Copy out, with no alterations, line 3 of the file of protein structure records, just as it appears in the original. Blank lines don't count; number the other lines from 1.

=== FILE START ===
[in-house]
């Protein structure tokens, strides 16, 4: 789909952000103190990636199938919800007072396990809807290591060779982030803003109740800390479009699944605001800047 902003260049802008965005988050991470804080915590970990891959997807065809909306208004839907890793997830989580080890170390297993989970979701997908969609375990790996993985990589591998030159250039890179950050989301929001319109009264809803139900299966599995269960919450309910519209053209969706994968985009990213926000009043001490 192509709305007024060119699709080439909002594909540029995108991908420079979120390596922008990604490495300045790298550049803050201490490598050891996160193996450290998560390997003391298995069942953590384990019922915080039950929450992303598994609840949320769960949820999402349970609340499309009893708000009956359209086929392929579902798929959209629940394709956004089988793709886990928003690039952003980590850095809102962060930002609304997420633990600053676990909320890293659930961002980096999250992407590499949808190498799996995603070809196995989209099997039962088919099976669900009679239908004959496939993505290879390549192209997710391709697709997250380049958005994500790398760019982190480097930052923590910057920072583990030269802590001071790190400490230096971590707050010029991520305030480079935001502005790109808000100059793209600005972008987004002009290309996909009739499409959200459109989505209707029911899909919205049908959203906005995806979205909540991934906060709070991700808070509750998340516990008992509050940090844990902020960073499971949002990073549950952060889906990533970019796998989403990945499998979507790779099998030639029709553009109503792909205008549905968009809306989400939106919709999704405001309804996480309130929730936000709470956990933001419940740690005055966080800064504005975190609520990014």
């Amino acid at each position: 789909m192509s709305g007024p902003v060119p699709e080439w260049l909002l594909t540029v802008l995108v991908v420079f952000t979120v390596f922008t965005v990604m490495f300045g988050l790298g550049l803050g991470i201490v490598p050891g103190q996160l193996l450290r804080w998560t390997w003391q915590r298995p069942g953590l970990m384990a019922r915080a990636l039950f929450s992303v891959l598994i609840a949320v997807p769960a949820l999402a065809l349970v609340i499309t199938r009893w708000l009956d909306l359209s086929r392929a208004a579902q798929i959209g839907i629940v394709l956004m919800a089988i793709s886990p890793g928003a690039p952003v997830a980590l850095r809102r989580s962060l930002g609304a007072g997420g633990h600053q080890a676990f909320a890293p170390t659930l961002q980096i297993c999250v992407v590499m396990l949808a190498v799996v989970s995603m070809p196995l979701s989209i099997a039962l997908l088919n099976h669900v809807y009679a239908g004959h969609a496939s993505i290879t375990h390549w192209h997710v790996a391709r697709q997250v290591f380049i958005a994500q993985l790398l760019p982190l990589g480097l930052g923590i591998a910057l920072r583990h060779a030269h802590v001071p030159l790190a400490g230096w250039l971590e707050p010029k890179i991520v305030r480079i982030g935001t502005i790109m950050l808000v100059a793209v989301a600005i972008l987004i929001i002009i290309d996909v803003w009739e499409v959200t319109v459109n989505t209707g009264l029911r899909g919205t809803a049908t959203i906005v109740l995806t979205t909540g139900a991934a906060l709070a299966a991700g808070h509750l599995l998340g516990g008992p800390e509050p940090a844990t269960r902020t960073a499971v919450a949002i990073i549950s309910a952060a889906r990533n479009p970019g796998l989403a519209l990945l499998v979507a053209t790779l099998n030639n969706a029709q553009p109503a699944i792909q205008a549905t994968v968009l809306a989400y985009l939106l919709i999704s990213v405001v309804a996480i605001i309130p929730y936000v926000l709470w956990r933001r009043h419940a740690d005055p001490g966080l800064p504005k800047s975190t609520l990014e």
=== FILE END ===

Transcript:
């Amino acid at each position: 789909m192509s709305g007024p902003v060119p699709e080439w260049l909002l594909t540029v802008l995108v991908v420079f952000t979120v390596f922008t965005v990604m490495f300045g988050l790298g550049l803050g991470i201490v490598p050891g103190q996160l193996l450290r804080w998560t390997w003391q915590r298995p069942g953590l970990m384990a019922r915080a990636l039950f929450s992303v891959l598994i609840a949320v997807p769960a949820l999402a065809l349970v609340i499309t199938r009893w708000l009956d909306l359209s086929r392929a208004a579902q798929i959209g839907i629940v394709l956004m919800a089988i793709s886990p890793g928003a690039p952003v997830a980590l850095r809102r989580s962060l930002g609304a007072g997420g633990h600053q080890a676990f909320a890293p170390t659930l961002q980096i297993c999250v992407v590499m396990l949808a190498v799996v989970s995603m070809p196995l979701s989209i099997a039962l997908l088919n099976h669900v809807y009679a239908g004959h969609a496939s993505i290879t375990h390549w192209h997710v790996a391709r697709q997250v290591f380049i958005a994500q993985l790398l760019p982190l990589g480097l930052g923590i591998a910057l920072r583990h060779a030269h802590v001071p030159l790190a400490g230096w250039l971590e707050p010029k890179i991520v305030r480079i982030g935001t502005i790109m950050l808000v100059a793209v989301a600005i972008l987004i929001i002009i290309d996909v803003w009739e499409v959200t319109v459109n989505t209707g009264l029911r899909g919205t809803a049908t959203i906005v109740l995806t979205t909540g139900a991934a906060l709070a299966a991700g808070h509750l599995l998340g516990g008992p800390e509050p940090a844990t269960r902020t960073a499971v919450a949002i990073i549950s309910a952060a889906r990533n479009p970019g796998l989403a519209l990945l499998v979507a053209t790779l099998n030639n969706a029709q553009p109503a699944i792909q205008a549905t994968v968009l809306a989400y985009l939106l919709i999704s990213v405001v309804a996480i605001i309130p929730y936000v926000l709470w956990r933001r009043h419940a740690d005055p001490g966080l800064p504005k800047s975190t609520l990014e």